That brings me to the Energy Security Through Transparency Act of 2009 that Senator Lugar and I have introduced. It would suggest that the United States should be an implementing country of the EITI. We should subject ourselves to those provisions that we should lead by example, by showing the United States of America believes that there should be transparency in all the contracts we enter into for extraction of mineral wealth from America. Well, that would require the proper disclosure of payment from companies that use public lands on mineral extractions.
We should have been doing this all along. The public should know what's being paid and what companies get. This is America’s wealth. It doesn't belong to any one of us and there should be transparency in it. It's the right thing to do.
Another part of this legislation would require companies that are listed on the U.S. Stock Exchange–that are regulated by the Securities and Exchange Commission–to disclose their payments to other countries for the extraction of mineral wealth. In other words, we use the leverage of participating in the U.S. Stock Exchange–the status of a listed security that Americans invest in–so investors will have the right to know what that company is doing in payments to other countries to extract mineral wealth. That at least gives us part of the disclosure necessary to find out what a country which is so poor in the way it treats its people is doing with the moneys that are being paid for the extraction of their mineral wealth. That would go a long way to helping us with transparency.
This legislation would urge the president to work with our partners in the G-8 and G-20 to promote similar efforts by the industrialized nations of the world, so that we can instill more credibility in the EITI. This should be a rite of passage for nations to earn respectability by joining the EITI and ensuring that the contracts that are entered into with that government are shown to the people of that nation.
The bottom line is the Energy Security Through Transparency Act of 2009 is asking the United States to take a leadership position in fighting corruption. Unfortunately, in too many of the developing countries of the world, there is corruption, and you've got to deal with that corruption if we're going to be able to develop the type of relationships we need to help that nation deal with the poverty of its own people and work with us on our international priorities. This will help developing countries.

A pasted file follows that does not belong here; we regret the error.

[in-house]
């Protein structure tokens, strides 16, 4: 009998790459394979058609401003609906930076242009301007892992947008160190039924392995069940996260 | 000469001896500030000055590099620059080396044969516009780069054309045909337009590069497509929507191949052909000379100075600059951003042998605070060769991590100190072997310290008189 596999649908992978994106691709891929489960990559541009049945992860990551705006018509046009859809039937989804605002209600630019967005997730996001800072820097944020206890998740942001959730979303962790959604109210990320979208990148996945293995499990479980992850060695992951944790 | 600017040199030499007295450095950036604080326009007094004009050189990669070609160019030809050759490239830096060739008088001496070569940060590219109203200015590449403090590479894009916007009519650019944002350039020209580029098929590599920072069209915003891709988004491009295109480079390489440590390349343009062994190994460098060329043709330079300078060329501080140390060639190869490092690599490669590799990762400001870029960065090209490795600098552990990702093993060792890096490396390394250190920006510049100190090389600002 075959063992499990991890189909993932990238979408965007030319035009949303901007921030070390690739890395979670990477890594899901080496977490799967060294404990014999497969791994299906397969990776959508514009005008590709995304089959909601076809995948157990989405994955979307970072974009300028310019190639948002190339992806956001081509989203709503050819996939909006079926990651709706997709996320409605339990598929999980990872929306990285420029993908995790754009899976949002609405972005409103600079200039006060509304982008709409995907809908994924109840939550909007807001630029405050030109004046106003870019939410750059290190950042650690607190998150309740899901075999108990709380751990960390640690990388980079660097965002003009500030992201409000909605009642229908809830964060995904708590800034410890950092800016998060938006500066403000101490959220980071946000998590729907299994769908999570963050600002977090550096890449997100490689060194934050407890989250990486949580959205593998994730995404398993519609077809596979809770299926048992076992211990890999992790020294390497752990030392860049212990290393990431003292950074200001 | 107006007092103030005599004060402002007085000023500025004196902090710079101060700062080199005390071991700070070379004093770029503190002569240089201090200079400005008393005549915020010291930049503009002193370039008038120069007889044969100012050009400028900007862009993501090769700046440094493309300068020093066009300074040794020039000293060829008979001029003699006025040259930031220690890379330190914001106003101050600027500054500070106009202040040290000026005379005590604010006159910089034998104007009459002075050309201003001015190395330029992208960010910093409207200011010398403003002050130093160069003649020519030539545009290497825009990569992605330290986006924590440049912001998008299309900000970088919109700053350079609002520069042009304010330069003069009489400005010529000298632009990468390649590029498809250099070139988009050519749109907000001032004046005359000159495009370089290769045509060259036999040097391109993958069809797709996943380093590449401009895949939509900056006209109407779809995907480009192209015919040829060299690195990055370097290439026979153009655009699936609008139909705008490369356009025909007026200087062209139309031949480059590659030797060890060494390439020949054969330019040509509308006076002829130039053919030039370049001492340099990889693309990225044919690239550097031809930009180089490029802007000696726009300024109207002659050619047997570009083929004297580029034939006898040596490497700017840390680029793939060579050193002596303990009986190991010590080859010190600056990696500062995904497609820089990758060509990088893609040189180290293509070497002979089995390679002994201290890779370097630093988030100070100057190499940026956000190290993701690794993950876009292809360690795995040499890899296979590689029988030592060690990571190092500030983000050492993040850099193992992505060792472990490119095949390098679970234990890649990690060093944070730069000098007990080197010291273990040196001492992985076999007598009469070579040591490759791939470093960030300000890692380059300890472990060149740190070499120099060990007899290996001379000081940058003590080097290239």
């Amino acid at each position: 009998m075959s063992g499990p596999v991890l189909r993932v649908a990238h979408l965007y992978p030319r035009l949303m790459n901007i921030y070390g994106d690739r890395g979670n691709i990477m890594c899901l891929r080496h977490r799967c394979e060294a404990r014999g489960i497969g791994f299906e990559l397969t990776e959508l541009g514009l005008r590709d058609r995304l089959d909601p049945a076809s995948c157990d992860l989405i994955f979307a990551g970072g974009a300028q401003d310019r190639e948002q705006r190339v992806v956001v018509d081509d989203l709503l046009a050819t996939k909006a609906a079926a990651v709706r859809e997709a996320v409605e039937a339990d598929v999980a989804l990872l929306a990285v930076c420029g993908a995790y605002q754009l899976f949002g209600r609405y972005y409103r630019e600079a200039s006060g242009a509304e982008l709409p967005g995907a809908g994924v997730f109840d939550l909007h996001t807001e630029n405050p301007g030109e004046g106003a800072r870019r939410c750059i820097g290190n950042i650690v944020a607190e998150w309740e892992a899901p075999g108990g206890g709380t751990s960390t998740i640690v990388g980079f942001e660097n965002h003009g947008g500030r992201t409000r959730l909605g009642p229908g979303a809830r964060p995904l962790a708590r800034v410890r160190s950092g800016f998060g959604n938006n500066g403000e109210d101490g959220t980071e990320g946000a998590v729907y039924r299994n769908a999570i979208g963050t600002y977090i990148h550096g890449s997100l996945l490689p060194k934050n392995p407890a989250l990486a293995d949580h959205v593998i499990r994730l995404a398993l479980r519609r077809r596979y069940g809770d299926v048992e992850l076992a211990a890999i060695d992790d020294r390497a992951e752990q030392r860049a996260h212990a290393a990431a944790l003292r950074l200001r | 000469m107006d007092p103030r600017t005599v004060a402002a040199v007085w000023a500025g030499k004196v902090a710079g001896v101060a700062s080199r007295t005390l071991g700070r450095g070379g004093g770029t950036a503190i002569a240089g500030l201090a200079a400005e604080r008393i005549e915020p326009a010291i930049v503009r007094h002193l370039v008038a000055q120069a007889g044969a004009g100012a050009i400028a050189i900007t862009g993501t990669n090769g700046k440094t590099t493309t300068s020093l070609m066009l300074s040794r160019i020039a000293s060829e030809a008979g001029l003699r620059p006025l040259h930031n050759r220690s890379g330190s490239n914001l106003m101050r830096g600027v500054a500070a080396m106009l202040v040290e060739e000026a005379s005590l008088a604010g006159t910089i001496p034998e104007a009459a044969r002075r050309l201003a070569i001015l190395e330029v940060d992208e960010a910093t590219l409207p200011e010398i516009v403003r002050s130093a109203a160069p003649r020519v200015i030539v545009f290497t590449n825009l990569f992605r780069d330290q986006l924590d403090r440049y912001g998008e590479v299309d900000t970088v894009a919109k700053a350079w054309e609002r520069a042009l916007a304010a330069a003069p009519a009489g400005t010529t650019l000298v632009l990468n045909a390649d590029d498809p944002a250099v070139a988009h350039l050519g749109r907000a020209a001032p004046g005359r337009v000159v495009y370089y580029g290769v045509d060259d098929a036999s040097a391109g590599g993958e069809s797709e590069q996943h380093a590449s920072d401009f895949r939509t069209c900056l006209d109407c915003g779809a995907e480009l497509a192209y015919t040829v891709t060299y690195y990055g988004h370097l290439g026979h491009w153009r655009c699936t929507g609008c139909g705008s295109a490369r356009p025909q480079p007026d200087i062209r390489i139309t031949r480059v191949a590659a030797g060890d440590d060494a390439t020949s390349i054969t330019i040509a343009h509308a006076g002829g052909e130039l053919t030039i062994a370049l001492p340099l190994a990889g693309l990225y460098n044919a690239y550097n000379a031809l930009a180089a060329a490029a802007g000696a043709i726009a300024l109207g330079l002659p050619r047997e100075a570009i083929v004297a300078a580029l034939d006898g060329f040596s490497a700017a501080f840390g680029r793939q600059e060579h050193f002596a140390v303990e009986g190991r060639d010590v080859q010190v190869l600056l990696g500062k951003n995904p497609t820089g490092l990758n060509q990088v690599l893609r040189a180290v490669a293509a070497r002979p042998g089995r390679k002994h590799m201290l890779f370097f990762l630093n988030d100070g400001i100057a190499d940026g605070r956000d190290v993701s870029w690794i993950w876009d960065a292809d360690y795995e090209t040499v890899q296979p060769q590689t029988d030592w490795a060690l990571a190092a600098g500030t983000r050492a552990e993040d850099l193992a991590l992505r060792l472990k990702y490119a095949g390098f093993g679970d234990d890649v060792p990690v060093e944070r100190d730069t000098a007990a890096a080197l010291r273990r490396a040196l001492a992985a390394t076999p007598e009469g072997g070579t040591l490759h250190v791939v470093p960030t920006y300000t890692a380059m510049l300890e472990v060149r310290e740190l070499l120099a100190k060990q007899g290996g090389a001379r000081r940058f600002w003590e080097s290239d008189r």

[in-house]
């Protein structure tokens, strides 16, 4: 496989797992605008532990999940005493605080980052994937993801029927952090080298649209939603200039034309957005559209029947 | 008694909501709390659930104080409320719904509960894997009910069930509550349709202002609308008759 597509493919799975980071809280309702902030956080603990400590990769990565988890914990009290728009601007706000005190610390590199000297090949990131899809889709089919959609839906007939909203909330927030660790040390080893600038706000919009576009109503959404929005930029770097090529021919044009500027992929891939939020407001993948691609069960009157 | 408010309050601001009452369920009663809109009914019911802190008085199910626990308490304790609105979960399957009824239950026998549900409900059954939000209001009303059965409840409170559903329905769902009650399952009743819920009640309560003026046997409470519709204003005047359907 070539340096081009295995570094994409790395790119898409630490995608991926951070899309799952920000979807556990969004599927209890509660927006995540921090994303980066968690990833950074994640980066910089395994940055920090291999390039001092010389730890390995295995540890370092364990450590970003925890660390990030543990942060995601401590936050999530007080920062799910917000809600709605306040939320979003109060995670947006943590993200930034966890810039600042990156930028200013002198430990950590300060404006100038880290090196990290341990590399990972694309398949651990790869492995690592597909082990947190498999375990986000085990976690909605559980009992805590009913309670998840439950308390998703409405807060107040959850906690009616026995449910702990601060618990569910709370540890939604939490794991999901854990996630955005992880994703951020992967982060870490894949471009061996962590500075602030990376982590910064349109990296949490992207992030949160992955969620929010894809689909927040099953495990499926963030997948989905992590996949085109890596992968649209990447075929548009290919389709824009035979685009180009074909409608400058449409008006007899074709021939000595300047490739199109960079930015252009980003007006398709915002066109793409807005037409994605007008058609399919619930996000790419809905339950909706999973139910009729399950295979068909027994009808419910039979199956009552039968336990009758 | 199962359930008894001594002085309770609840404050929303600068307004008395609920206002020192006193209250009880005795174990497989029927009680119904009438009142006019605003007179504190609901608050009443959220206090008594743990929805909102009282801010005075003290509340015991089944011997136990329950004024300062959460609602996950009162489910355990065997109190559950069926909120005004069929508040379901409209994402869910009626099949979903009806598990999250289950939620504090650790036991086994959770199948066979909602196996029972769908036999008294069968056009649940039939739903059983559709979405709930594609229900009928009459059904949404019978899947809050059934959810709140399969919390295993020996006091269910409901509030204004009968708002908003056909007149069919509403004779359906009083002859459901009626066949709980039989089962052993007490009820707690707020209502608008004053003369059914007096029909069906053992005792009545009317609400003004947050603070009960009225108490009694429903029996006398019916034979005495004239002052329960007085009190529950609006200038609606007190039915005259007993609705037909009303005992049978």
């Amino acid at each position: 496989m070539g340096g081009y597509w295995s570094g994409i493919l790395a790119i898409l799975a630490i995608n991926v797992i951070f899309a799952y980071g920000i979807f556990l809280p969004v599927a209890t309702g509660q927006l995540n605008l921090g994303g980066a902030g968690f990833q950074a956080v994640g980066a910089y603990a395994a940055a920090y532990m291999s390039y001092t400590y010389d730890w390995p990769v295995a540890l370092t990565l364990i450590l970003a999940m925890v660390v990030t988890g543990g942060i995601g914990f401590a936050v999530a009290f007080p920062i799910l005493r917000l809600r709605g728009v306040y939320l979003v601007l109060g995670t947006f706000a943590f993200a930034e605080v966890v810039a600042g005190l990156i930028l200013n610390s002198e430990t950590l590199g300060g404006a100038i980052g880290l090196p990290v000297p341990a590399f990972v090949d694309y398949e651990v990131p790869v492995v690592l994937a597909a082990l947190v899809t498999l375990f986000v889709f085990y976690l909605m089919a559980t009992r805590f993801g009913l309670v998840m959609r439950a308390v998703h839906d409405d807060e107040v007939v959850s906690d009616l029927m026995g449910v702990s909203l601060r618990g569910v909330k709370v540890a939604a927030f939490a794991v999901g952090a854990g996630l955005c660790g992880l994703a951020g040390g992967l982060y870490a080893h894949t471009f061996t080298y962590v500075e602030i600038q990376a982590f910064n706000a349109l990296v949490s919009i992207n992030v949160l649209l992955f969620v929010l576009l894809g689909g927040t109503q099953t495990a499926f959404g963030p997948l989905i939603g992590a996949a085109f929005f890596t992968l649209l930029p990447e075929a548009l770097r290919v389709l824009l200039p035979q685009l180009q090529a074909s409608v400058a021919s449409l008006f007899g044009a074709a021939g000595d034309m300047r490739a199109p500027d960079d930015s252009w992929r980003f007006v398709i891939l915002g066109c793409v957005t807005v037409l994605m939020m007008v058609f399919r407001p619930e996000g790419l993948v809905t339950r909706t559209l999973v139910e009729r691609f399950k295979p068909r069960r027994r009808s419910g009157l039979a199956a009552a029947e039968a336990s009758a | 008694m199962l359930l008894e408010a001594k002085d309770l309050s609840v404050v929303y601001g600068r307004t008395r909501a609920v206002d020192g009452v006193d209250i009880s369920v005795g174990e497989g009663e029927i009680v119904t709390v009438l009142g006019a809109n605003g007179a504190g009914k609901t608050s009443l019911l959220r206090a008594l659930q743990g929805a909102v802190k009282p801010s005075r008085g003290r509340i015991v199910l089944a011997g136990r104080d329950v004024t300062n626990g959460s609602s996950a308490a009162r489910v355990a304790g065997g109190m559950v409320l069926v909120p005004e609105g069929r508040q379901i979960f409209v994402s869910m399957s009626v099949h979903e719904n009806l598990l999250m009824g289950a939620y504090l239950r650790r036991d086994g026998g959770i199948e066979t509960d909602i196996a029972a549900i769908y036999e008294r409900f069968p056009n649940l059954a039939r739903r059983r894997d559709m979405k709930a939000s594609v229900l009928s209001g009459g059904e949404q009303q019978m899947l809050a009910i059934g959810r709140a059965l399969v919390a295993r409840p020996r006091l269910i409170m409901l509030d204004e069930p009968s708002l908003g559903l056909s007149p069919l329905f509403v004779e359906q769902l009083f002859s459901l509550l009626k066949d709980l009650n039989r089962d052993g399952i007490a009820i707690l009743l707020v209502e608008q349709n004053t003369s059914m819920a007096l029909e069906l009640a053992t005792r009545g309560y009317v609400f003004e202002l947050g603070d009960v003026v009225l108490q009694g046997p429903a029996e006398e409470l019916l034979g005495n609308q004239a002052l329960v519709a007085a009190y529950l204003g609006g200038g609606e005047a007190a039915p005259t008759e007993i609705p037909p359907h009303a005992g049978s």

We give significant financial resources today for humanitarian efforts in these nations. Well, these nations also should use their own natural resources to advance their growth. This is a humanitarian issue and a human rights issue. It will provide economic opportunities for the people in these countries so they can participate in an open way to help their nation solve its own economic problems.
This bill helps us with energy security globally. We can't afford to waste the world's resources, particularly as we consider international problems such as energy security and global climate change. And it certainly helps in removing conflicts in many parts of the world. It's in our national security interest to make the world safer because it's usually the United States that's called upon first to deal with these conflicts. For all these reasons, I urge my colleagues to take a look at the Energy Security Through Transparency Act of 2009 and to join us in moving this legislation forward because I believe it does present great hope for America to lead the world in helping these nations take advantage of their wealth in furthering U.S. international goals.